(Re)generating trust #2: Youth mobility to end racism

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The second episode of the Regenerating trust podcast mini-series, focusing on youth and culture, features Nicky Alonga, a trailblazer in the fields of art and education in Rwanda. Nicky is a visionary entrepreneur in the creative sector who established a publishing house in Rwanda – Imagine We Rwanda – specialising in children’s books with narratives from Rwanda and Africa.

In her interview with our research collaborator Elise Cuny, Nicky shares her insights from participating in the Global Cultural Relations Programme (GCRP), a two-week training funded by the EU and organised by the Cultural Relations Platform. She participated in the programme’s second edition held in Istanbul. The programme brought together youth from around the world to brainstorm on the future of the cultural sector, considering both local perspectives and global challenges such as equity in international cultural relations.

Tune in to the episode to learn more about Nicky’s experience and the reflections arising from this international programme.

Bio, sources of inspiration, and transcript


Dominique Uwase Alonga, or short Nicky Alonga, is a highly accomplished Rwandan social entrepreneur, renowned author, and influential blogger. With an impressive track record in youth entrepreneurship, she has been honoured with numerous prestigious awards, including the esteemed Celebrating Young Rwandan Achievers (CYRWA) award by Imbuto Foundation, the Women Innovate Award, and the Digital Change-maker Award presented by Reach for Change.

As the visionary force behind Imagine We Rwanda, Dominique is revolutioniuing the African narrative through the power of storytelling. Her pioneering social enterprise is dedicated to promoting a vibrant reading culture among Rwandans by publishing original books penned by local authors. By increasing the availability of culturally relevant materials in schools and empowering African readers, Imagine We Rwanda uplifts communities and enhances individual self-esteem.

Link to LinkedIn profile

Sources of inspiration and references:

  • Cultural Relations Platform: The Cultural Relations Platform is an EU-funded project that connects cultural practitioners worldwide for dialogue, exchange and co-operation. It also provides expertise to the European Union in the field of international cultural relations. The Platform is implemented by the Goethe-Institut Brussels, in partnership with the European Cultural Foundation, the International Network for Contemporary Performing Arts and the University of Siena.
  • ImagineWeRwanda: Imagine We Rwanda is an organisation that was born in 2015 with the passion to change the reading culture among children and youth in Rwanda, and give a voice to young authors.
  • Become Your Best Self: Nicky Alonga also has a podcast! From relationships to financial investments, Become Your Best Self will bring you the tools you need to face the world with hope and confidence.


Elise Cuny is the author of the series (Re)generating trust on youth and culture. Prior to joining culture Solutions, she worked three years in Rwanda on a historical investigation on the 1994 Genocide against the Tutsi. She has a background in international relations and European affairs and worked as project manager in Brussels for the think tank Egmont Institute where she was designing and organising training sessions for diplomats and civil servants of partner countries of Belgium and where she was in charge of preparation training for future civilian Belgian experts deployed in peacekeeping missions.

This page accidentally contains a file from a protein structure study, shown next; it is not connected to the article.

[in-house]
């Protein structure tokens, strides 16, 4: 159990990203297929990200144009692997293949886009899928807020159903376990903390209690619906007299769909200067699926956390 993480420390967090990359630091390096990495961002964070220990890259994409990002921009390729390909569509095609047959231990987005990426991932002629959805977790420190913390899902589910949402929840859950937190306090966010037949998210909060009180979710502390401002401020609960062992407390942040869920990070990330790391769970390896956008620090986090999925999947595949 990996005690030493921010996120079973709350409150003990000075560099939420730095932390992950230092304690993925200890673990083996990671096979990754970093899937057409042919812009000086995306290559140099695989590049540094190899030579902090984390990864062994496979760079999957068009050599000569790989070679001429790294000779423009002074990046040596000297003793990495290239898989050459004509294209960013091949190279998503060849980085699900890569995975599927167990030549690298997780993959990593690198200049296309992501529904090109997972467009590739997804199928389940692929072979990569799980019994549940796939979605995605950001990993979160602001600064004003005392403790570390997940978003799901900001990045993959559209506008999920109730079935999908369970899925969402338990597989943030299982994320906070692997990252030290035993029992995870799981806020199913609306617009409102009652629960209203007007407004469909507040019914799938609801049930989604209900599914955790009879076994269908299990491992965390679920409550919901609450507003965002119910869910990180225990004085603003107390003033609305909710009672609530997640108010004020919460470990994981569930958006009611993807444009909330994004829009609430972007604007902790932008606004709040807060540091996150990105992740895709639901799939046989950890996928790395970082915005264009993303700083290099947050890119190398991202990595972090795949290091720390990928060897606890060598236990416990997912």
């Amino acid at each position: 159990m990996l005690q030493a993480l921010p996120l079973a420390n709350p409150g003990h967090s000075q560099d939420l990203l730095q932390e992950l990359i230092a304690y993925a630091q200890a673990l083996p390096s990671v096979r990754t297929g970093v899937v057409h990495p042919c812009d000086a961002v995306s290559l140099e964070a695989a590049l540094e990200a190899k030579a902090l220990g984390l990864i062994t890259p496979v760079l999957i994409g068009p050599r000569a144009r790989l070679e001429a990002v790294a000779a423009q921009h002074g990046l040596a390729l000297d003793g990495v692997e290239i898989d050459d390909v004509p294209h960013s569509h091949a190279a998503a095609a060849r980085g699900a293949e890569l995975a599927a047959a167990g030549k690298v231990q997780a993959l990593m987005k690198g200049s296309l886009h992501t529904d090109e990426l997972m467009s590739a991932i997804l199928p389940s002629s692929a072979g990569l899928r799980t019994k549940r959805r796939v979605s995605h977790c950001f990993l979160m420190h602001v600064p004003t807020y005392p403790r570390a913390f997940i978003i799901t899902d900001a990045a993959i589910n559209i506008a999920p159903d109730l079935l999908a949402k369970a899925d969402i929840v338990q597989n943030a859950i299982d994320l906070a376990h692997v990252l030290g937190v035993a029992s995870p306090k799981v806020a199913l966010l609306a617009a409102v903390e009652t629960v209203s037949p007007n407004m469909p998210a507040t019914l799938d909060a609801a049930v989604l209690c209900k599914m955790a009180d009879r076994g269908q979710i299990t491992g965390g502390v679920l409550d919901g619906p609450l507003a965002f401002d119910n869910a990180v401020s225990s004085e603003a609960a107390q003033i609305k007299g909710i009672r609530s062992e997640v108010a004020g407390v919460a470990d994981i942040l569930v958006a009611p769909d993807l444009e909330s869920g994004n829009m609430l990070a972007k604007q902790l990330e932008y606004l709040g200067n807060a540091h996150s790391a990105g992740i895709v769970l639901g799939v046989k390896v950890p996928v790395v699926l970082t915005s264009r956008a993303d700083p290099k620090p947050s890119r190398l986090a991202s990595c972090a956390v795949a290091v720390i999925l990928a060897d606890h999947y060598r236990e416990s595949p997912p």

With this series, she wants to create cultural inspirations by sharing ideas but also music, authors and concepts she appreciates.   

Link to LinkedIn profile

Damien Helly (00:00): You are listening to the Composing trust podcast, by culture Solutions – a series on European cultural action with the world. Is Europe still attractive? How is it perceived outside the EU? How do Europeans promote culture together in the world and with which partners? What have they learned together, what is their experience?

Our Composing trust podcast series will address these issues. Welcome to you all! My name is Damien Helly, the co-author of this Composing trust series, by culture Solutions. 

Elise Cuny (00:50): After a rather long break, here we are, back to the Regenerating trust podcast. This podcast is designed as a series of interviews with youth working in the creative and cultural sector, sharing their work and their experiences of European cooperation projects. In today’s episode, I discuss the importance of mobility for young artists with Nicky Alonga and how to better adapt support programs to their needs.

Nicky is a pioneer in the art and education field in Rwanda. She’s also a visionary entrepreneur. She created a publishing house, Imagine We Rwanda, releasing books for kids with Rwandan and African narratives, so kids can have imaginary characters and stories that look like them. She tells us about her experience at the Global Cultural Relations Program, a training funded by the EU and organised by Cultural Relations Platform. Nicky was among the 38 participants who gathered in Istanbul from May 10th to 13th for the 2022 edition. The programme runs on a yearly basis since 2021.

Nicky Alonga (01:55): We had a lot of fun. I think maybe it was very intentional for us to be in a space that is relaxed and and fun and the most of the values were placed around, um, exchange, right?